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Dogs - Parasites


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Parasites are small organisms that need to live on or in another larger organism to survive, and include worms, fleas, mites and ticks.  The larger ‘host’ organism can be your dog, your cat, or you!

Routine parasite treatment is as important in protecting your dog’s health as vaccination, and because many dog parasites can also affect humans, by preventatively treating you are protecting the health of the whole family.

Resistance to parasite treatments is continually developing, and so we will only ever prescribe your dog a modern, prescription-only treatment that we know to be effective and safe.  For us to be able to do this we just need to have seen your dog once a year (hopefully just for a vaccination!) and then we can supply all the parasite treatment you need over the counter without appointment.

Ectoparasites - the creepy crawlies!

All skin diseases are considered related to parasites until proven otherwise.


Fleas are now seen all year round, and can happen to any dog whether they meet lots of other dogs or not! Fleas bite humans but do not live on us. Some dogs can carry many fleas and not show any signs, others can have a single bite and it is enough to trigger allergic skin disease.

With a life cycle as short as 21 days and infestations taking at least 3-4 months to fully get on top of, monthly preventative treatment is always the best plan.


Commonly called ‘mange’ when they cause problems, mites are small insects that live on the surface of the skin or deep in the hair follicles. Some, like Demodex mites, are always present and only overgrow if the dog is unwell for some other reason; others like Sarcoptes (fox mange) can infest any dog, and all cause intense itching and painful scaly skin.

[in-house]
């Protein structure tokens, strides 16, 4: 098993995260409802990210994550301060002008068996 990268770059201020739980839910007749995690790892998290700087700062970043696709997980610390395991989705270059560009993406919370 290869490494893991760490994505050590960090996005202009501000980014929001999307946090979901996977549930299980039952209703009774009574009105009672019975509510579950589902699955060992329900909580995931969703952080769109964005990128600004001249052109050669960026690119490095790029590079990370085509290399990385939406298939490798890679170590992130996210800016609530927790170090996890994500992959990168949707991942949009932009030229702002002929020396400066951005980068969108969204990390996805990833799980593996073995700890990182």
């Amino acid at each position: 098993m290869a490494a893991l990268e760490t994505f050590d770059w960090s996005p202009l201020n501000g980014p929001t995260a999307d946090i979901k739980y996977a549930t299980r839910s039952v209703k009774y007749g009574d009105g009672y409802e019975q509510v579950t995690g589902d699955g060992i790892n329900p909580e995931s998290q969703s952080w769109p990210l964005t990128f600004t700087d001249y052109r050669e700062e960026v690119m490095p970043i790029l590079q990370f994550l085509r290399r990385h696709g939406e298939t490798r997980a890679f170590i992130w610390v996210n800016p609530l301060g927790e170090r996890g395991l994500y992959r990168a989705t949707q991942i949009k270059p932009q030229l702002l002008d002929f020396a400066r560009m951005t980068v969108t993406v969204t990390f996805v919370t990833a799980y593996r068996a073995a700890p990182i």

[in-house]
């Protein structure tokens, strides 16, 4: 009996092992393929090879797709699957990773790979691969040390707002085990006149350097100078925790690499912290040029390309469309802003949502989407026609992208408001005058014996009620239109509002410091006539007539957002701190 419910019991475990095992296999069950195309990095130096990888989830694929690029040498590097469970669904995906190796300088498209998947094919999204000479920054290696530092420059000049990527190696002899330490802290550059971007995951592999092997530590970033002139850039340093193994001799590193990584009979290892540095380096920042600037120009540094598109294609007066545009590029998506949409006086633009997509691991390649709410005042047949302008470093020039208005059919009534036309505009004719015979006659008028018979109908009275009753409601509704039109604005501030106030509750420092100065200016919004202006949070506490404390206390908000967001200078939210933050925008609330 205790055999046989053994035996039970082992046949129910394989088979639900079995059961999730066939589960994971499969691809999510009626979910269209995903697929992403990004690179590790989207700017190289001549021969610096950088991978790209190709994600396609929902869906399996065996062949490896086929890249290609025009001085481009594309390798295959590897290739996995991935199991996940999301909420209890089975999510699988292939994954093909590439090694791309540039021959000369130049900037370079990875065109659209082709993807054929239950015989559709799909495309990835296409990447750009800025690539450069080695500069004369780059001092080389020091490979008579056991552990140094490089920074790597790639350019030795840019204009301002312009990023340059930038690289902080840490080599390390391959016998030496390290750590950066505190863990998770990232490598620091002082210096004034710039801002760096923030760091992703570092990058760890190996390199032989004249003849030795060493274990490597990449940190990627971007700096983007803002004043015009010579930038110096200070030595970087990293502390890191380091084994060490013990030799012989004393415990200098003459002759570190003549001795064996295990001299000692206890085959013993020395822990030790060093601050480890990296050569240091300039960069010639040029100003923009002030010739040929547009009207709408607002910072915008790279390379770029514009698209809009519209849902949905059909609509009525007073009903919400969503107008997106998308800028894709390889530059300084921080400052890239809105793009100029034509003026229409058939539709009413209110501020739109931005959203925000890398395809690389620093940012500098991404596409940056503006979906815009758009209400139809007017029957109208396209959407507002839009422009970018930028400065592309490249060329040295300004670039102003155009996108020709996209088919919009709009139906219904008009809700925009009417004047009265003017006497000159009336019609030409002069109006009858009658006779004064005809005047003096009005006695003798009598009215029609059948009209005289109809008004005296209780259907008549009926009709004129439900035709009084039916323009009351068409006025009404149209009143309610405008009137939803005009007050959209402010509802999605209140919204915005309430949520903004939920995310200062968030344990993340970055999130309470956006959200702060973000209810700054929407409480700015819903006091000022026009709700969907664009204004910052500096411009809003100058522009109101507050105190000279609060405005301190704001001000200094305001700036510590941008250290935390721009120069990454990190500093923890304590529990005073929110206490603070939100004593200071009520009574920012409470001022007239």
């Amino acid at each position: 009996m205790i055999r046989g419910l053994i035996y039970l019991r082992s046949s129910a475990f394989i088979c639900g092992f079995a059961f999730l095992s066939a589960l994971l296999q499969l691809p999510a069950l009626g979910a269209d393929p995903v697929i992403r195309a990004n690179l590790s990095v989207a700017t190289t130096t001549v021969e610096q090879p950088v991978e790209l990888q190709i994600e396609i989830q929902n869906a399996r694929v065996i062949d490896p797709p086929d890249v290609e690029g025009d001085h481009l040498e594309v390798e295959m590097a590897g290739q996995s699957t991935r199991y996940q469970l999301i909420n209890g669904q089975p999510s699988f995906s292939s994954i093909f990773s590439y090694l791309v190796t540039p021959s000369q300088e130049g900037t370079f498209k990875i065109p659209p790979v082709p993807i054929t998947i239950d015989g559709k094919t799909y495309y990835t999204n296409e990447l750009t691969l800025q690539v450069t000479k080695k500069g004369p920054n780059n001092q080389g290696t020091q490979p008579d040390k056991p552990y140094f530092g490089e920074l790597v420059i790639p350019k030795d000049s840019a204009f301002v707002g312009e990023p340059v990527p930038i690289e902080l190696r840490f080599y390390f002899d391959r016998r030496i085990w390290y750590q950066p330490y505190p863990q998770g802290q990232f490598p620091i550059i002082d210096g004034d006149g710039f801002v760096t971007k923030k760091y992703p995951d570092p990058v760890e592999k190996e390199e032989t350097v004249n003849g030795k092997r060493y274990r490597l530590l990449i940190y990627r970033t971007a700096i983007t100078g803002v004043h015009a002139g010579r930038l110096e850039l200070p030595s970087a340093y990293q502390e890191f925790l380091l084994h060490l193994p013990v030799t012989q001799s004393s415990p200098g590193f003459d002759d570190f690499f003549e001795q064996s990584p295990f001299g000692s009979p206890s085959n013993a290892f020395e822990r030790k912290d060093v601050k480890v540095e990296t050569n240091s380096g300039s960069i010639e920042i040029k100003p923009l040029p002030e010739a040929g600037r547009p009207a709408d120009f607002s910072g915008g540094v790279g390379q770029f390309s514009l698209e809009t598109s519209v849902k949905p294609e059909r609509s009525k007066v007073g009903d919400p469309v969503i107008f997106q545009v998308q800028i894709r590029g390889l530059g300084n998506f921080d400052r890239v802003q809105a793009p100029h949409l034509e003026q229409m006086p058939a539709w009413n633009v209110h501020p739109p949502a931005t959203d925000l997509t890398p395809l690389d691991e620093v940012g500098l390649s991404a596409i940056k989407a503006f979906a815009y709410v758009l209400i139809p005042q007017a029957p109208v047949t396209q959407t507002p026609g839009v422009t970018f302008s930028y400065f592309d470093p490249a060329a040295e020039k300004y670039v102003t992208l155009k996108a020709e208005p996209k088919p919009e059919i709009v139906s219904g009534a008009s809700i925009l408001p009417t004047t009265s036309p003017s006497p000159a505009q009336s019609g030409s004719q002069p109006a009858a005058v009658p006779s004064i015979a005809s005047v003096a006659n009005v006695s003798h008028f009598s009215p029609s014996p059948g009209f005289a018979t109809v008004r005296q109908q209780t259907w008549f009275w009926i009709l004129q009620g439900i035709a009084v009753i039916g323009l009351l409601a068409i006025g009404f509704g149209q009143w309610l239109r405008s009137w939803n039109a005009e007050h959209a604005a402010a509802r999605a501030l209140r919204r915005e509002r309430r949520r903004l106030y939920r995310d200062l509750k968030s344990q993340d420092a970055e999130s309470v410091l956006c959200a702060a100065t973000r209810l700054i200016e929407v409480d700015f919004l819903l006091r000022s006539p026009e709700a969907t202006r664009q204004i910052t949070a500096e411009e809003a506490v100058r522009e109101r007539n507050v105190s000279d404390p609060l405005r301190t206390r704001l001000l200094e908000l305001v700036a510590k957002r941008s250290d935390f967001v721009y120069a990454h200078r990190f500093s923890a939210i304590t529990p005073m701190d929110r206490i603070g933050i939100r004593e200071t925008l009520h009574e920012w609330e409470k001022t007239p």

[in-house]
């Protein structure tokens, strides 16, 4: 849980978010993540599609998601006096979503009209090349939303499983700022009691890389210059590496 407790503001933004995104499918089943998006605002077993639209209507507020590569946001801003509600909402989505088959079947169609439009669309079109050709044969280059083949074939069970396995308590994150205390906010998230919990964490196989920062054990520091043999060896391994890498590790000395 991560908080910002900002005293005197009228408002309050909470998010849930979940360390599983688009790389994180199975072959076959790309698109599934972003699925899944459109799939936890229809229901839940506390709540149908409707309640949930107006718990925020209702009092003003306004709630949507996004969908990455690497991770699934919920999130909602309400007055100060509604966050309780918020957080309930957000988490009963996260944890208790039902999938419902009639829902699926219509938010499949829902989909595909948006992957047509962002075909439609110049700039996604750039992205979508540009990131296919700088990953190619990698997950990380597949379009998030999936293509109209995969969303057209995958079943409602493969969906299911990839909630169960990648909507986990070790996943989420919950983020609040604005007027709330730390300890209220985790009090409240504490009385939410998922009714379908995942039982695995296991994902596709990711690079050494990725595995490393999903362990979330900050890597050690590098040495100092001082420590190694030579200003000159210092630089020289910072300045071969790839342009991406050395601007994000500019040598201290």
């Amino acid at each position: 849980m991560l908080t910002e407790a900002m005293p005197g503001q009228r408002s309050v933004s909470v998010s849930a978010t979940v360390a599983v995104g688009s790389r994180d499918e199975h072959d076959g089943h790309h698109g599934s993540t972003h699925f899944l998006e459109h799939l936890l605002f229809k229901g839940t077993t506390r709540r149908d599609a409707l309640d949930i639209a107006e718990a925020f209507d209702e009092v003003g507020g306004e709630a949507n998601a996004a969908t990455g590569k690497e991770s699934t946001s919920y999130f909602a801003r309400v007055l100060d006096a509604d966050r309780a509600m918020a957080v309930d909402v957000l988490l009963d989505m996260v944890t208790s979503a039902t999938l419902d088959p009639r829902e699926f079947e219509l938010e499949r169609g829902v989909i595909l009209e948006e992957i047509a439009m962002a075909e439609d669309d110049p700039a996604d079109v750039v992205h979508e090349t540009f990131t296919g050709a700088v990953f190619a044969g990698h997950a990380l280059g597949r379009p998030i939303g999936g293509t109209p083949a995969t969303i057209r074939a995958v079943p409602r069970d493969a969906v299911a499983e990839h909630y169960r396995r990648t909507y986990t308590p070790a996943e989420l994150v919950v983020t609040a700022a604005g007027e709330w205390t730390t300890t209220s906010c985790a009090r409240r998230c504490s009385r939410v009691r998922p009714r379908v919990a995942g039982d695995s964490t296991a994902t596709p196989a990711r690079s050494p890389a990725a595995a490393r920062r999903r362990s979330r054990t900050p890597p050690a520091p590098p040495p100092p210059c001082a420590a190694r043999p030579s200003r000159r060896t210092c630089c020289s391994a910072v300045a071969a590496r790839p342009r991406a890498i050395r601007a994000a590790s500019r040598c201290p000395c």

Ticks are blood-sucking insects that attach to a host for three days before dropping back into the environment. This in itself can cause irritated skin, but of even more concern are the diseases they can transmit like babesiosis and Lyme’s disease. Ticks used to be rare in the Midlands, but as the climate changes and more dogs are being imported from mainland Europe we are unfortunately seeing ticks more often.

What treatment should I use?

We recommend monthly treatment with a tablet called ‘Simparica’, which prevents and treats all of the above. This is safe for use in puppies through to adults, and most dogs will take it as a tasty treat!

If you or your dog get on better with spot-on treatments, or you have specific requirements for your dog and it’s parasite control, talk to any of our vets for up-to-date advice on other treatments that we can order in for you

Endoparasites - Worms


Roundworms are the commonest ones encountered in dogs, and are mostly seen to cause disease in young puppies. All puppies will get roundworm from their mothers, passed through the placenta and milk, but the numbers can be dramatically reduced by worming during pregnancy and in early life.

Unless the dog is very young or very ill the worms do not tend to cause disease, but prevention is vitally important as they can be transmitted to humans through dog faeces. The worms form cysts in the eyes or other body organs, and are a cause of blindness in children, and death in those with weak immune systems.


The commonest tapeworm in dogs is Dipylidium caninum, which is transmitted by fleas!  Another type of tapeworm, Taenia ovis, is spread by contact with sheep faeces.Again both of these worms can form cysts in organs like the liver, and cause organ failure.


Angiostrongylus vasorum is a relatively new worm in the UK, and we are starting to see more cases. It can be transmitted by the dog eating slugs, snails and frogs; even licking around where these animals have been or playing with toys left out in the garden is suspected to have caused cases.
The lungworm lives in the blood vessels between the heart and the lungs, and can cause pneumonia and/or blood clotting disorders. It is often fatal to the dog.

What treatment should I use?

For routine preventative worming we use a tablet called ‘Milpro’. In young puppies and dogs at risk of lungworm this treatment should be given monthly.  For dogs over 6 months old and those at low risk of lungworm, treating every 3 months is usually sufficient to reduce the risk to humans and the dog.  There are other wormer treatments your vet may advise you to use for specific conditions.

Did you know?

We have designed our Platinum  Health Plan to help you spread the cost of vaccinations and preventative parasite treatments over the year, reducing the overall cost.  

In the plan, once every three months we will automatically dispense three Simparica tablets and one wormer tablet for your dog, and inform you they are ready to collect.  It also gives you TWO full health checks a year, and 10% off all other services we provide! (including extra wormer tablets if you want to worm monthly).

See the Practice Plan page for more details on the savings this could give you, or call into the practice to pick up a sign up form.